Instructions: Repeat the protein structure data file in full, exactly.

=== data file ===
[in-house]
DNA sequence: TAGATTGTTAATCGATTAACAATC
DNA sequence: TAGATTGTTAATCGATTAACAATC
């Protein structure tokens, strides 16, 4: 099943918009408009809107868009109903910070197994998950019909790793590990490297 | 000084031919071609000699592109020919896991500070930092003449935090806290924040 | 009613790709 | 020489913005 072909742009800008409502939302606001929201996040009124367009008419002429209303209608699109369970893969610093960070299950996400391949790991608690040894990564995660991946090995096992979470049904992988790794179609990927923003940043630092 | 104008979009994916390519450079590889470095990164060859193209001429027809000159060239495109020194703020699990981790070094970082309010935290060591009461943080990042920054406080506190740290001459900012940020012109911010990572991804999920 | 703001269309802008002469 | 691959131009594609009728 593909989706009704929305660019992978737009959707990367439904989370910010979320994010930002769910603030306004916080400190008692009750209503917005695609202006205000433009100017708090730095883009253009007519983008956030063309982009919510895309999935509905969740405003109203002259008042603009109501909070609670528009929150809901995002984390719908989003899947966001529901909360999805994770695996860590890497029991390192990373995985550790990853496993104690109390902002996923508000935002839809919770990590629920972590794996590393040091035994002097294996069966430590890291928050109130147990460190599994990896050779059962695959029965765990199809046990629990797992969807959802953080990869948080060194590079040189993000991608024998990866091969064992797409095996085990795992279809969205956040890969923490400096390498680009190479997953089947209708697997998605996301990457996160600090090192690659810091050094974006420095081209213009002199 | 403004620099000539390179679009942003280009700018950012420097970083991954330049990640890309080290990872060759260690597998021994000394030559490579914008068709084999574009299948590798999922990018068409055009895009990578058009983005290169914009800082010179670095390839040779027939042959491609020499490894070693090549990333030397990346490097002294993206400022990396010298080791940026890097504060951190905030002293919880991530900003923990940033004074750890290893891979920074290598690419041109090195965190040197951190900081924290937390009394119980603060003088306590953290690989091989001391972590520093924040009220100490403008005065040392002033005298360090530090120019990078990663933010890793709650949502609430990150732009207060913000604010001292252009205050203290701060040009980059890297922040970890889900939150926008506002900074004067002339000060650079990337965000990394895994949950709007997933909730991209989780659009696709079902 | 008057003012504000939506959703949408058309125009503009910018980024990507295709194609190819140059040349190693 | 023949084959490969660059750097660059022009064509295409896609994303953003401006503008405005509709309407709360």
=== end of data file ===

[in-house]
DNA sequence: TAGATTGTTAATCGATTAACAATC
DNA sequence: TAGATTGTTAATCGATTAACAATC
């Protein structure tokens, strides 16, 4: 099943918009408009809107868009109903910070197994998950019909790793590990490297 | 000084031919071609000699592109020919896991500070930092003449935090806290924040 | 009613790709 | 020489913005 072909742009800008409502939302606001929201996040009124367009008419002429209303209608699109369970893969610093960070299950996400391949790991608690040894990564995660991946090995096992979470049904992988790794179609990927923003940043630092 | 104008979009994916390519450079590889470095990164060859193209001429027809000159060239495109020194703020699990981790070094970082309010935290060591009461943080990042920054406080506190740290001459900012940020012109911010990572991804999920 | 703001269309802008002469 | 691959131009594609009728 593909989706009704929305660019992978737009959707990367439904989370910010979320994010930002769910603030306004916080400190008692009750209503917005695609202006205000433009100017708090730095883009253009007519983008956030063309982009919510895309999935509905969740405003109203002259008042603009109501909070609670528009929150809901995002984390719908989003899947966001529901909360999805994770695996860590890497029991390192990373995985550790990853496993104690109390902002996923508000935002839809919770990590629920972590794996590393040091035994002097294996069966430590890291928050109130147990460190599994990896050779059962695959029965765990199809046990629990797992969807959802953080990869948080060194590079040189993000991608024998990866091969064992797409095996085990795992279809969205956040890969923490400096390498680009190479997953089947209708697997998605996301990457996160600090090192690659810091050094974006420095081209213009002199 | 403004620099000539390179679009942003280009700018950012420097970083991954330049990640890309080290990872060759260690597998021994000394030559490579914008068709084999574009299948590798999922990018068409055009895009990578058009983005290169914009800082010179670095390839040779027939042959491609020499490894070693090549990333030397990346490097002294993206400022990396010298080791940026890097504060951190905030002293919880991530900003923990940033004074750890290893891979920074290598690419041109090195965190040197951190900081924290937390009394119980603060003088306590953290690989091989001391972590520093924040009220100490403008005065040392002033005298360090530090120019990078990663933010890793709650949502609430990150732009207060913000604010001292252009205050203290701060040009980059890297922040970890889900939150926008506002900074004067002339000060650079990337965000990394895994949950709007997933909730991209989780659009696709079902 | 008057003012504000939506959703949408058309125009503009910018980024990507295709194609190819140059040349190693 | 023949084959490969660059750097660059022009064509295409896609994303953003401006503008405005509709309407709360």